Passion for Local Marine Life
While Jayne confesses that she’d love to one day photograph fighting sarcastic fringehead fish in the northeast Pacific Ocean, she’s passionate about diving and photographing marine life at her beloved local muck diving site, Clifton Gardens: ’There’s something different every dive. The EAC passes and swirls into Sydney Harbour, bringing tropicals with it.’ She’s particularly excited about the site’s anglerfish, having completed a PADI Frogfish Course in the Philippines: ‘It was one of the most interesting courses I’ve ever done, learning all the types of frogfish, how they breed and feed, their habitats, why they yawn – everything you could possibly want to know about them.’
Participation in Underwater Marathons
In 2006, Jayne participated as one of six divers who walked a total of 100km underwater at Chowder Bay: ’We had a 50 metre rope from the jetty as our track and rotated walking an hour each time in three teams of two. We started at 4pm on a Friday afternoon and finished about 4.30pm on Sunday afternoon, raising donations for Careflight.’
Work with The Ocean Agency and Underwater Earth
Jayne is resident photographer and consultant for the not-for-profit image bank The Ocean Agency, which had its origins in ‘Underwater Sydney’, aiming to show the public what was on their submerged doorstep. Underwater Sydney evolved to become Underwater Earth, painting a much bigger picture. Jayne volunteered for four months on the Catlin Seaview Survey, recording sections of the world’s ocean and reefs in 360 panoramic vision: ‘We monitored the Barrier Reef from Lady Elliot up to Rain Island with a scientific team and a photographic team, using a big scooter with three cameras on the front, taking three images every three seconds.’ This project led to the acclaimed documentary, Chasing Coral.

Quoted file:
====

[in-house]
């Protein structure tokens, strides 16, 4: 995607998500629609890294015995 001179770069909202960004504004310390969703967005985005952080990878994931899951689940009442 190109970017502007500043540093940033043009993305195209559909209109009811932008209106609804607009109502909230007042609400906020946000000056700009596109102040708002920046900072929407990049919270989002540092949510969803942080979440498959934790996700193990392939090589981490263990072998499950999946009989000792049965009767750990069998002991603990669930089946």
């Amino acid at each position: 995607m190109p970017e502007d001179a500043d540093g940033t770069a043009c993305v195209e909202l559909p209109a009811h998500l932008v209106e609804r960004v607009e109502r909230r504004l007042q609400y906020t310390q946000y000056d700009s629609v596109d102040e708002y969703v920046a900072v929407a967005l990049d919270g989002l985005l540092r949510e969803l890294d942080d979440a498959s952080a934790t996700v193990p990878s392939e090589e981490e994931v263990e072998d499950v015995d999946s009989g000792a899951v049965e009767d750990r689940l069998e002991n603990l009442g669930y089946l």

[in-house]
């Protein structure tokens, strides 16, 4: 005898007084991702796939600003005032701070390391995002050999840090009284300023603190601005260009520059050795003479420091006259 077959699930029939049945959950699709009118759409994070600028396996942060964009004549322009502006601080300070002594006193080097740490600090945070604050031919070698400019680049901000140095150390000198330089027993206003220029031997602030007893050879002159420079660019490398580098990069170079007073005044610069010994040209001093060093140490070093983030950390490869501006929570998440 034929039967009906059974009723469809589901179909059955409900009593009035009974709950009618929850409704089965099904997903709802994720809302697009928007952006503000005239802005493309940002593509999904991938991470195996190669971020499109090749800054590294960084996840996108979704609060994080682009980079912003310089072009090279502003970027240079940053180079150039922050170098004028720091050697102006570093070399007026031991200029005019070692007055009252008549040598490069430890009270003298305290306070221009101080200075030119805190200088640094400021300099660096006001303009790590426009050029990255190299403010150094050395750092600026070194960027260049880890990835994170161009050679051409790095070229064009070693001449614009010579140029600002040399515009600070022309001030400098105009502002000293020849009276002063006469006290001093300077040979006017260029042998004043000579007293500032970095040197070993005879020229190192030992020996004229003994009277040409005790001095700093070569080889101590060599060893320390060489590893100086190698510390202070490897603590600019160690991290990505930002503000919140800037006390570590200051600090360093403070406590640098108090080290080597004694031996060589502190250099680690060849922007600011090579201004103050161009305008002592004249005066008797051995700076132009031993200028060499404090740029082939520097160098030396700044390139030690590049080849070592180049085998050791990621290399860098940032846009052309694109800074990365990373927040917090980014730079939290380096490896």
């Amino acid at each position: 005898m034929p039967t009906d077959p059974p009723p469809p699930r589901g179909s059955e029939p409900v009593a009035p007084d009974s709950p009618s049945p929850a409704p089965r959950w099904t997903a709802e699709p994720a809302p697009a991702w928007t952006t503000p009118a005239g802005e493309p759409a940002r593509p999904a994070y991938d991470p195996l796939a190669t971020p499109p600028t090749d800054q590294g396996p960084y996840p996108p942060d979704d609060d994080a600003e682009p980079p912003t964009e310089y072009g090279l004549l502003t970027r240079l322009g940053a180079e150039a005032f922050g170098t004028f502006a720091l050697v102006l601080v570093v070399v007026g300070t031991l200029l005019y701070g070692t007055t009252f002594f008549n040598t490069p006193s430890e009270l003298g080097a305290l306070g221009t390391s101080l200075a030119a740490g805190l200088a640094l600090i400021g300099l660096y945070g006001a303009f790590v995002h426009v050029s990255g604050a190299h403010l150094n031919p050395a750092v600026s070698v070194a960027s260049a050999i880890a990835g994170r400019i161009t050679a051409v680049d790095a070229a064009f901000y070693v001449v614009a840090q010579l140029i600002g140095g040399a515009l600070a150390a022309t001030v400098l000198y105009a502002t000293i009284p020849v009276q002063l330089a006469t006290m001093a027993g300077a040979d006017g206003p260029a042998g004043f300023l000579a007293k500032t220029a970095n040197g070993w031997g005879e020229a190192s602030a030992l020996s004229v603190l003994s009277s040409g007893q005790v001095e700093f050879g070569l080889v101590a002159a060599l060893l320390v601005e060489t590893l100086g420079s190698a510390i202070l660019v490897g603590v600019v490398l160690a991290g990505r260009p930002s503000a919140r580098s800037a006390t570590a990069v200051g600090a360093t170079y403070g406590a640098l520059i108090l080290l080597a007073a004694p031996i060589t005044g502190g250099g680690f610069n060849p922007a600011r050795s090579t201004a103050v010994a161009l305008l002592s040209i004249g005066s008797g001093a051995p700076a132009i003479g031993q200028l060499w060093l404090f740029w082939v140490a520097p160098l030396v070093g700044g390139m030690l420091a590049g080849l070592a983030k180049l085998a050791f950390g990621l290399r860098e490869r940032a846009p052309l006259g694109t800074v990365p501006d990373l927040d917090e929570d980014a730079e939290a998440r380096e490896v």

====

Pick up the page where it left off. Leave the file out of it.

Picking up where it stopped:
Ocean Advocacy and Mentorship
Jayne’s ocean advocacy has ranged from coordinating local underwater clean-ups to serving for 16 years as head of the Australasian Operations of Our World Underwater Scholarship Society (a role from which she’s recently retired, but remains on the board): ‘Scholars are sponsored by Rolex for one year to get them around the world. They receive an underwater camera set-up plus full dive gear.’ Scholars have invariably gone on to make significant contributions in ocean-related fields. This desire to sow into the lives of others who can make a positive difference for the ocean is deeply personal for Jayne: ‘My great-niece is two. By the time she learns to dive I’ll be 80. I hope and pray that the ocean is going to be as it is – or better .’ Jayne’s passion to help children experience the ocean via scuba for the first time was also evidenced in her co-founding of the Aliquam video series, featuring six children who’d never seen the ocean before doing Try Dives: ‘These are kids who will hopefully go on to protect the ocean.’
Views on Ocean Conservation
When asked her views on the prognosis of the ocean, Jayne replies: ‘I don’t want to be a pessimist. If we can get young people involved and somehow get more No-Take Zones, I’m sure it’s not going to get worse. It would be great if there could be one unified group that worked together towards the same positive outcomes, rather than lots of small satellite groups. It’s a hard one to answer, isn’t it? I want to stay positive.’
This article was originally published in Scuba Diver ANZ #56.